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Noodles originated in Cambodia, or so says the legend of Dhmen Jay, a young man who lived at the start of the Common Era in Nokor Phnom (the first unified Khmer kingdom). Dhmen Jay was born to a couple of no particular power or wealth. As a young boy, he was tricked by a millionaire neighbor and promised to get even. Shortly after, Dhmen Jay easily outsmarted the millionaire, who then proceeded to hoist him on the king. Soon, he was tricking and ridiculing bureaucrats left and right, winning contests of wit and outsmarted the entire court. He even mocked and outsmarted a bunch of wily Chinese emissaries sent by the Chinese emperor.
As his exploits continued to grow, he caused disarray and chaos at the court. So he was banned to the provinces, where he tricked the locals and the executioners, who were supposed to end his exploits. The Chinese came back thinking he had died. Dhmen Jay eventually saved Cambodia from China by answering their riddles.
As Dhmen Jay came back so did the chaos at the court. The king finally exiled him to neighboring China, out of everyone’s way. In China, he made his living by making and selling Khmer noodles. He was very successful and words reached the palace. The emperor sent for him. Showing the emperor how to eat, with head upturned and mouth opened, Dhmen Jay managed to see the emperor’s face and exclaimed that the emperor looked like a dog while the Khmer king had a face that looked like the full moon. He was promptly tossed in jail. Using his wit, Dhmen Jay managed to get himself out of jail. Eventually, the emperor sent him back to Cambodia with much wealth. And so the legend goes that Dhmen Jay introduced noodles to China.
The world’s first noodles or not, Khmers love num banh chok, which is the name of our noodles, and also the names of the dishes made with these noodles. Num banh chok is fermented rice noodles. First, the rice is soaked in water to soften the grains. The rice is then grounded into a liquefied batter with a stone mill. Afterward, the batter is placed in a cloth bag and a heavy stone is placed on top to squeeze out water, while the dough begins to ferment in the process. The drying dough is then boiled until it becomes soft, before being transformed into a smooth dough. The transformation process includes a lot of pounding and another boiling. After the second boiling, the dough becomes very hard. Next, it is pounded in a large stone mortar with a wooden pestle. After the pounding, the dough transforms from a hard ball to a smooth, elastic dough. It requires additional kneading by hand for some time. The dough turns snow-white; it looks almost like whipped cream cheese, and finally the dough is ready to be turned into noodles. The dough is spooned into a metal mold with a perforated bottom. Once the mold is filled, it is pressed down through the perforated bottom directly into boiling water. The cooked noodles are then rinsed in water until they’re completely cooled down. With the water squeezed out, the noodles are looped and coiled and they are arranged in a lotus or banana leaf-lined basket in concentric circles; the noodles are ready for the market or the table.
There are four num banh chok dishes: num banh chok samlor Khmer, num banh chok samlor kraham, num banh chok samlor kari, and num banh chok Kampot. Num banh chok samlor Khmer is noodles with green fish gravy, num banh chok samlor kraham is noodles with red fish gravy, num banh chok samlor kari is noodles with red chicken and sweet potato curry and num banh chok Kampot is noodles with crushed dried shrimp tossed with pineapple fish-sauce dressing and topped with roasted peanuts and coconut cream. Num banh chok samlor Khmer and num banh chok samlor kraham are served with a huge variety of raw vegetables such as banana blossom, cucumber, long beans, bean sprouts, papaya, young mango leaves, water lily stems, water hyacinth flowers, sesbania javanica flowers, some edible border plants, and countless herbs. The other two dishes require fewer adornments. Of course, these adornments also change with the season. Aside from these four dishes, num banh chok is served as an accompaniment to many other dishes as well.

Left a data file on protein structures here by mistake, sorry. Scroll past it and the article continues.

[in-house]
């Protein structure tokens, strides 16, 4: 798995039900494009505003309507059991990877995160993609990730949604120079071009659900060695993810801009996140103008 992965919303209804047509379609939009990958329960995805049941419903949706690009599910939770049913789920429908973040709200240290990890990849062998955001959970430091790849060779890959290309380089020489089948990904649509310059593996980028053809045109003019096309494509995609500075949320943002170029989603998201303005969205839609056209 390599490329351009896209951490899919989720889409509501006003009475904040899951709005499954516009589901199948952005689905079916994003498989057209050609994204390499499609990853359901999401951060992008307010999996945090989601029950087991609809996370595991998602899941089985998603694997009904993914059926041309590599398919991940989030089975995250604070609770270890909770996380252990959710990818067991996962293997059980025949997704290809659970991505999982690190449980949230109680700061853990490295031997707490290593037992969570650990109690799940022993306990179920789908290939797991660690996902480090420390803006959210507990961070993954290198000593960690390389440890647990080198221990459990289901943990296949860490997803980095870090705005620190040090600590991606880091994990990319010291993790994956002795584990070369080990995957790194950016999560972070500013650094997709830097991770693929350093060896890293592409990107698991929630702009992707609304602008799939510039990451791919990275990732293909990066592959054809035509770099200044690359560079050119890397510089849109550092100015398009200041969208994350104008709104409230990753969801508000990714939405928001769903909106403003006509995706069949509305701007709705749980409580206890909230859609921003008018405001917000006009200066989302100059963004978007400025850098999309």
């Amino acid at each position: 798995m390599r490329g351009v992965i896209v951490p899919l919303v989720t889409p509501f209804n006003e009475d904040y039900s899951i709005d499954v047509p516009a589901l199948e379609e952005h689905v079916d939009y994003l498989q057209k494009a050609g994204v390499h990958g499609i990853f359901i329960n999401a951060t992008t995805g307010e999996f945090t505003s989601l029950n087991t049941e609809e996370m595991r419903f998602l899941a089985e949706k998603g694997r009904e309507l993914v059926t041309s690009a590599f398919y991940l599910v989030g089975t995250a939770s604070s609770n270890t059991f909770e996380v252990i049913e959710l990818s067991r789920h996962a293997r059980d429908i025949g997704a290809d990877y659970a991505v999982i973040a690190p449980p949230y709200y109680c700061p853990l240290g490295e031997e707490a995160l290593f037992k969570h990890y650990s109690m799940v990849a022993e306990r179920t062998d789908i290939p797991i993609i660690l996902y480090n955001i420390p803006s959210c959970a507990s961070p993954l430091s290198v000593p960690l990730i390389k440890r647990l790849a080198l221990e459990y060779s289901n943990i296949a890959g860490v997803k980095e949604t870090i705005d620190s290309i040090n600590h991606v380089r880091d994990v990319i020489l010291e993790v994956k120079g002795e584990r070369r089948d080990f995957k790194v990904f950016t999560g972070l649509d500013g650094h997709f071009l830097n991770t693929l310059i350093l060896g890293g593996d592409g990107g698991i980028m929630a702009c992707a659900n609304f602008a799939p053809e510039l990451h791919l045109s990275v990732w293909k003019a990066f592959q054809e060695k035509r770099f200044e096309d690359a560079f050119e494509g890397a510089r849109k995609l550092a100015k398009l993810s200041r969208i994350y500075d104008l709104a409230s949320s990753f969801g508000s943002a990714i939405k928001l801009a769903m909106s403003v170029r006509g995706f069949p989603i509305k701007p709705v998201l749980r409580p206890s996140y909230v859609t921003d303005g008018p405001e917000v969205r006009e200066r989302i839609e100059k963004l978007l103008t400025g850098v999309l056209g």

Num banh chok samlor Khmer, also known by its other name, num banh chok samlor praher, is so ubiquitous and so loved that we simply refer to it as num banh chok Khmer. In Khmer cuisine, num banh chok Khmer is in a category of its own. We simply eat it for breakfast, lunch, dinner or a 2 a.m. snack. It is served alone as a complete meal. And there are regional variations with slight differences in taste and each one claims they are the best or the most authentic Khmer noodles. People from the Takéo province, including my paternal family, claim their version is the most authentic Khmer noodles since Takéo is the cradle of Khmer civilization. People from the provinces surrounding Boeung Tonlé Sap (the Great Lake) claim their Khmer noodles are top notch since they have access to fresh and tasty fish, while people from the Siem Reap province are convinced theirs is the best since Angkor was the cosmopolitan capital of the Khmer empire for almost seven hundred years. Even the royals have their own variation, though my maternal grandfather, who lived in the palace in his early adult years, didn’t think much of the royal one.
In Cambodia, one can find women walking around in the morning and afternoon selling Khmer noodles out of baskets hanging off poles balanced on their shoulders as well as in every market in town. Noodles with cool gravy and a variety of fresh and crisp vegetables make for a delicious meal on a hot day, and in Cambodia, every day is a hot day. Whatever the claim, if you ever find yourself in Cambodia, have a bowl of the “world’s first noodles.”
Here’s a short clip of the noodles being made.Published in